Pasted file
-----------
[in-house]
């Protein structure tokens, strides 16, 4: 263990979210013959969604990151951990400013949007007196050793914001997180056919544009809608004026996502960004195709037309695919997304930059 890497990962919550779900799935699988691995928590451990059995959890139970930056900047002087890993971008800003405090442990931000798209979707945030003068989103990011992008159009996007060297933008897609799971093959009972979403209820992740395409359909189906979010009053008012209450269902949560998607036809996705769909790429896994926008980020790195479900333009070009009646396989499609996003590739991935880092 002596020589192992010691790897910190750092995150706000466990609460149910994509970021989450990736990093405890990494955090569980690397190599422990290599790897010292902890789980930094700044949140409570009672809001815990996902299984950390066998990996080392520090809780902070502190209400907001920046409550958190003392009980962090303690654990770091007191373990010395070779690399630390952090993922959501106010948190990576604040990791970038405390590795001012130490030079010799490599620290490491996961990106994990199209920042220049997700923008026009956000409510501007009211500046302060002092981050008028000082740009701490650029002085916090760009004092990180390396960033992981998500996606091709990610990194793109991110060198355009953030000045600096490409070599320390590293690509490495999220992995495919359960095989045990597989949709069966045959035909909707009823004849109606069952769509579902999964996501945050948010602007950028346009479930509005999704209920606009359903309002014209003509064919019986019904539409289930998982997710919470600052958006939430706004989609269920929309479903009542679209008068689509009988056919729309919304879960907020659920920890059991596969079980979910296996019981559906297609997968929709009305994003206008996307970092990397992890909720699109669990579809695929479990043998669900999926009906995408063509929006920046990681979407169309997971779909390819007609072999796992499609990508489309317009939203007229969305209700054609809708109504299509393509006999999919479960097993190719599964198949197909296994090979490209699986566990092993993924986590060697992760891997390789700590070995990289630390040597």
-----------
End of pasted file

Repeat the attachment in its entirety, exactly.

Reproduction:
[in-house]
């Protein structure tokens, strides 16, 4: 263990979210013959969604990151951990400013949007007196050793914001997180056919544009809608004026996502960004195709037309695919997304930059 890497990962919550779900799935699988691995928590451990059995959890139970930056900047002087890993971008800003405090442990931000798209979707945030003068989103990011992008159009996007060297933008897609799971093959009972979403209820992740395409359909189906979010009053008012209450269902949560998607036809996705769909790429896994926008980020790195479900333009070009009646396989499609996003590739991935880092 002596020589192992010691790897910190750092995150706000466990609460149910994509970021989450990736990093405890990494955090569980690397190599422990290599790897010292902890789980930094700044949140409570009672809001815990996902299984950390066998990996080392520090809780902070502190209400907001920046409550958190003392009980962090303690654990770091007191373990010395070779690399630390952090993922959501106010948190990576604040990791970038405390590795001012130490030079010799490599620290490491996961990106994990199209920042220049997700923008026009956000409510501007009211500046302060002092981050008028000082740009701490650029002085916090760009004092990180390396960033992981998500996606091709990610990194793109991110060198355009953030000045600096490409070599320390590293690509490495999220992995495919359960095989045990597989949709069966045959035909909707009823004849109606069952769509579902999964996501945050948010602007950028346009479930509005999704209920606009359903309002014209003509064919019986019904539409289930998982997710919470600052958006939430706004989609269920929309479903009542679209008068689509009988056919729309919304879960907020659920920890059991596969079980979910296996019981559906297609997968929709009305994003206008996307970092990397992890909720699109669990579809695929479990043998669900999926009906995408063509929006920046990681979407169309997971779909390819007609072999796992499609990508489309317009939203007229969305209700054609809708109504299509393509006999999919479960097993190719599964198949197909296994090979490209699986566990092993993924986590060697992760891997390789700590070995990289630390040597």